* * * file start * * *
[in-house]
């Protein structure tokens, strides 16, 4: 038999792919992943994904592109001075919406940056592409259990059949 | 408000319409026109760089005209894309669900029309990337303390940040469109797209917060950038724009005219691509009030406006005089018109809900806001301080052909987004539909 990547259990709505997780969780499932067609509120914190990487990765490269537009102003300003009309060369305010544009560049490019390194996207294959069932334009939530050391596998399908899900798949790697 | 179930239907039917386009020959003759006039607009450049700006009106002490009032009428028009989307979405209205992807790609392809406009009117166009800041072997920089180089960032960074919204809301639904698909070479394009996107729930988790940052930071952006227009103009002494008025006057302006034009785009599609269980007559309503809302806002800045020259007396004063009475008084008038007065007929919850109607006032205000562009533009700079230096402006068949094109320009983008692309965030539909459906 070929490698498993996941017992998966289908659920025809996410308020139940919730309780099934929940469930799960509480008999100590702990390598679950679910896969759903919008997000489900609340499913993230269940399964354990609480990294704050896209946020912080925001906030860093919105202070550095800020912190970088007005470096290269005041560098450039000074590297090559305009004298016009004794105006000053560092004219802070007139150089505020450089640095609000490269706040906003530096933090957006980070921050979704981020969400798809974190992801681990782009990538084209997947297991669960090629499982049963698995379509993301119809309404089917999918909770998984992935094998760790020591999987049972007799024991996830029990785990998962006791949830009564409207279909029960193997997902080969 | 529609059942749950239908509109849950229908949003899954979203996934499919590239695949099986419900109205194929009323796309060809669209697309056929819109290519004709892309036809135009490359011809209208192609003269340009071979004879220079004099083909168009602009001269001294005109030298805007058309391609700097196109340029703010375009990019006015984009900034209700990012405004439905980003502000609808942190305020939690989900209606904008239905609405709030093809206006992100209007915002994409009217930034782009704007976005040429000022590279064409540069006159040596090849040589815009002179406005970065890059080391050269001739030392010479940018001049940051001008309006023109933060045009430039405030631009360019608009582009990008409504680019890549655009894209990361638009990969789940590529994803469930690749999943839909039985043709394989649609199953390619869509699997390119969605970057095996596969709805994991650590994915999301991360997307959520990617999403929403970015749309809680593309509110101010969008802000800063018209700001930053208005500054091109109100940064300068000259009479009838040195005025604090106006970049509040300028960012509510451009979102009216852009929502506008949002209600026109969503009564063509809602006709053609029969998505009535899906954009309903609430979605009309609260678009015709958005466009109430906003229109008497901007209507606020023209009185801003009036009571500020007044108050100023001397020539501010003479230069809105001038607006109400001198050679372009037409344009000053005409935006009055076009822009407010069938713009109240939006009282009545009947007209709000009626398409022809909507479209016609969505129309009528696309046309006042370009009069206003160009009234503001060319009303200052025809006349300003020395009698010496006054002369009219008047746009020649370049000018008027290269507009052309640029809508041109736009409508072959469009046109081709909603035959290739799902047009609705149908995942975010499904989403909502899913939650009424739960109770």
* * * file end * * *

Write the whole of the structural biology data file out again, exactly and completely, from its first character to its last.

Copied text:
[in-house]
């Protein structure tokens, strides 16, 4: 038999792919992943994904592109001075919406940056592409259990059949 | 408000319409026109760089005209894309669900029309990337303390940040469109797209917060950038724009005219691509009030406006005089018109809900806001301080052909987004539909 990547259990709505997780969780499932067609509120914190990487990765490269537009102003300003009309060369305010544009560049490019390194996207294959069932334009939530050391596998399908899900798949790697 | 179930239907039917386009020959003759006039607009450049700006009106002490009032009428028009989307979405209205992807790609392809406009009117166009800041072997920089180089960032960074919204809301639904698909070479394009996107729930988790940052930071952006227009103009002494008025006057302006034009785009599609269980007559309503809302806002800045020259007396004063009475008084008038007065007929919850109607006032205000562009533009700079230096402006068949094109320009983008692309965030539909459906 070929490698498993996941017992998966289908659920025809996410308020139940919730309780099934929940469930799960509480008999100590702990390598679950679910896969759903919008997000489900609340499913993230269940399964354990609480990294704050896209946020912080925001906030860093919105202070550095800020912190970088007005470096290269005041560098450039000074590297090559305009004298016009004794105006000053560092004219802070007139150089505020450089640095609000490269706040906003530096933090957006980070921050979704981020969400798809974190992801681990782009990538084209997947297991669960090629499982049963698995379509993301119809309404089917999918909770998984992935094998760790020591999987049972007799024991996830029990785990998962006791949830009564409207279909029960193997997902080969 | 529609059942749950239908509109849950229908949003899954979203996934499919590239695949099986419900109205194929009323796309060809669209697309056929819109290519004709892309036809135009490359011809209208192609003269340009071979004879220079004099083909168009602009001269001294005109030298805007058309391609700097196109340029703010375009990019006015984009900034209700990012405004439905980003502000609808942190305020939690989900209606904008239905609405709030093809206006992100209007915002994409009217930034782009704007976005040429000022590279064409540069006159040596090849040589815009002179406005970065890059080391050269001739030392010479940018001049940051001008309006023109933060045009430039405030631009360019608009582009990008409504680019890549655009894209990361638009990969789940590529994803469930690749999943839909039985043709394989649609199953390619869509699997390119969605970057095996596969709805994991650590994915999301991360997307959520990617999403929403970015749309809680593309509110101010969008802000800063018209700001930053208005500054091109109100940064300068000259009479009838040195005025604090106006970049509040300028960012509510451009979102009216852009929502506008949002209600026109969503009564063509809602006709053609029969998505009535899906954009309903609430979605009309609260678009015709958005466009109430906003229109008497901007209507606020023209009185801003009036009571500020007044108050100023001397020539501010003479230069809105001038607006109400001198050679372009037409344009000053005409935006009055076009822009407010069938713009109240939006009282009545009947007209709000009626398409022809909507479209016609969505129309009528696309046309006042370009009069206003160009009234503001060319009303200052025809006349300003020395009698010496006054002369009219008047746009020649370049000018008027290269507009052309640029809508041109736009409508072959469009046109081709909603035959290739799902047009609705149908995942975010499904989403909502899913939650009424739960109770």